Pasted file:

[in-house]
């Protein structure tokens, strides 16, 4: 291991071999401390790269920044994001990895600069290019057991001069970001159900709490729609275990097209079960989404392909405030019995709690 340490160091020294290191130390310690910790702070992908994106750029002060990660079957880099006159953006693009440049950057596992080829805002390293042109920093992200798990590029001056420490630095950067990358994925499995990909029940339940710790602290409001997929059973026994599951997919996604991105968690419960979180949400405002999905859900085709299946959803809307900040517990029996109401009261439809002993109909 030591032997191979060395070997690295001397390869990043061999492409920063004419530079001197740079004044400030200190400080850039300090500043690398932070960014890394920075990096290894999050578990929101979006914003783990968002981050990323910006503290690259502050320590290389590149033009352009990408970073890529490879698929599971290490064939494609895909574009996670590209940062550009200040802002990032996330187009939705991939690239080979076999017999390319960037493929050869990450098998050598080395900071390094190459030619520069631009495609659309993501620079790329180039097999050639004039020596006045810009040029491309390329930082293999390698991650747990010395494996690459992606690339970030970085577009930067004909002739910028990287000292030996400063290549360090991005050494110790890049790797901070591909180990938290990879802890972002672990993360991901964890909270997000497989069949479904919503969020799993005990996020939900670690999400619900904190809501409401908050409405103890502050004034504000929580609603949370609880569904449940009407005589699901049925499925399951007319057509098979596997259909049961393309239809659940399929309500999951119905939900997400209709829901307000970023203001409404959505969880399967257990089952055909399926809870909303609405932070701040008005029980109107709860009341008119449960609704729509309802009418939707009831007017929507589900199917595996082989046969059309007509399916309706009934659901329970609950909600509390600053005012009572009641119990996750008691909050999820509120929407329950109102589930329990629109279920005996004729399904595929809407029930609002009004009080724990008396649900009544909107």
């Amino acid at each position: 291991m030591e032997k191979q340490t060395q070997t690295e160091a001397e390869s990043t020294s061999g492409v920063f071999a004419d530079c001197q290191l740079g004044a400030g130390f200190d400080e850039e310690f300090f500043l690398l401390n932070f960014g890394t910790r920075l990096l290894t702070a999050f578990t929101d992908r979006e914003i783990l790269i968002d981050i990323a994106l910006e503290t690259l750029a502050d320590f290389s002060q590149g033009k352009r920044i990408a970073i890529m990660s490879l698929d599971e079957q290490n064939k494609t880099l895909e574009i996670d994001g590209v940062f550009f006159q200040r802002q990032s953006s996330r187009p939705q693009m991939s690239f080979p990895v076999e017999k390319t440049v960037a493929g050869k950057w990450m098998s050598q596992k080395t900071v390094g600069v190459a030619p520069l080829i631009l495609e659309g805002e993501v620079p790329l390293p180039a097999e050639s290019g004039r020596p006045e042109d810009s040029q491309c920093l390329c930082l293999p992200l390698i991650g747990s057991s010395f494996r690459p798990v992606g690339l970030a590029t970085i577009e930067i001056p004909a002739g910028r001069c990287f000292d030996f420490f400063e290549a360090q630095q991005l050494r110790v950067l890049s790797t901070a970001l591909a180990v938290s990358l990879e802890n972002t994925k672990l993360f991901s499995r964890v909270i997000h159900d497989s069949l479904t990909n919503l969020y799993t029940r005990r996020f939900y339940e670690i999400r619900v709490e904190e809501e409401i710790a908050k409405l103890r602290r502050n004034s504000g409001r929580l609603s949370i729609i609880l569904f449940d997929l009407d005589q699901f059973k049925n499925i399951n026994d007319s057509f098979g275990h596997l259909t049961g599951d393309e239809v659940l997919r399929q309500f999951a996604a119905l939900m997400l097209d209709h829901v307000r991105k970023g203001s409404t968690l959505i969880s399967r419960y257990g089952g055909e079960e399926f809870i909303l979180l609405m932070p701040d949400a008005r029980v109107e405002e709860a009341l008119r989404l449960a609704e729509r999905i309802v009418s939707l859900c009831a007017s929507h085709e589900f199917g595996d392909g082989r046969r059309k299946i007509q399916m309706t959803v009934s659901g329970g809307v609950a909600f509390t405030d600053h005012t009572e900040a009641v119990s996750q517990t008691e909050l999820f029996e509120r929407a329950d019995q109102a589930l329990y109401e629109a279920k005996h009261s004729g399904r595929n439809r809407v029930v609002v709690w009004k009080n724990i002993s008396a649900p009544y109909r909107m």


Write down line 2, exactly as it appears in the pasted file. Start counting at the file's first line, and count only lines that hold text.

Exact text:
């Protein structure tokens, strides 16, 4: 291991071999401390790269920044994001990895600069290019057991001069970001159900709490729609275990097209079960989404392909405030019995709690 340490160091020294290191130390310690910790702070992908994106750029002060990660079957880099006159953006693009440049950057596992080829805002390293042109920093992200798990590029001056420490630095950067990358994925499995990909029940339940710790602290409001997929059973026994599951997919996604991105968690419960979180949400405002999905859900085709299946959803809307900040517990029996109401009261439809002993109909 030591032997191979060395070997690295001397390869990043061999492409920063004419530079001197740079004044400030200190400080850039300090500043690398932070960014890394920075990096290894999050578990929101979006914003783990968002981050990323910006503290690259502050320590290389590149033009352009990408970073890529490879698929599971290490064939494609895909574009996670590209940062550009200040802002990032996330187009939705991939690239080979076999017999390319960037493929050869990450098998050598080395900071390094190459030619520069631009495609659309993501620079790329180039097999050639004039020596006045810009040029491309390329930082293999390698991650747990010395494996690459992606690339970030970085577009930067004909002739910028990287000292030996400063290549360090991005050494110790890049790797901070591909180990938290990879802890972002672990993360991901964890909270997000497989069949479904919503969020799993005990996020939900670690999400619900904190809501409401908050409405103890502050004034504000929580609603949370609880569904449940009407005589699901049925499925399951007319057509098979596997259909049961393309239809659940399929309500999951119905939900997400209709829901307000970023203001409404959505969880399967257990089952055909399926809870909303609405932070701040008005029980109107709860009341008119449960609704729509309802009418939707009831007017929507589900199917595996082989046969059309007509399916309706009934659901329970609950909600509390600053005012009572009641119990996750008691909050999820509120929407329950109102589930329990629109279920005996004729399904595929809407029930609002009004009080724990008396649900009544909107």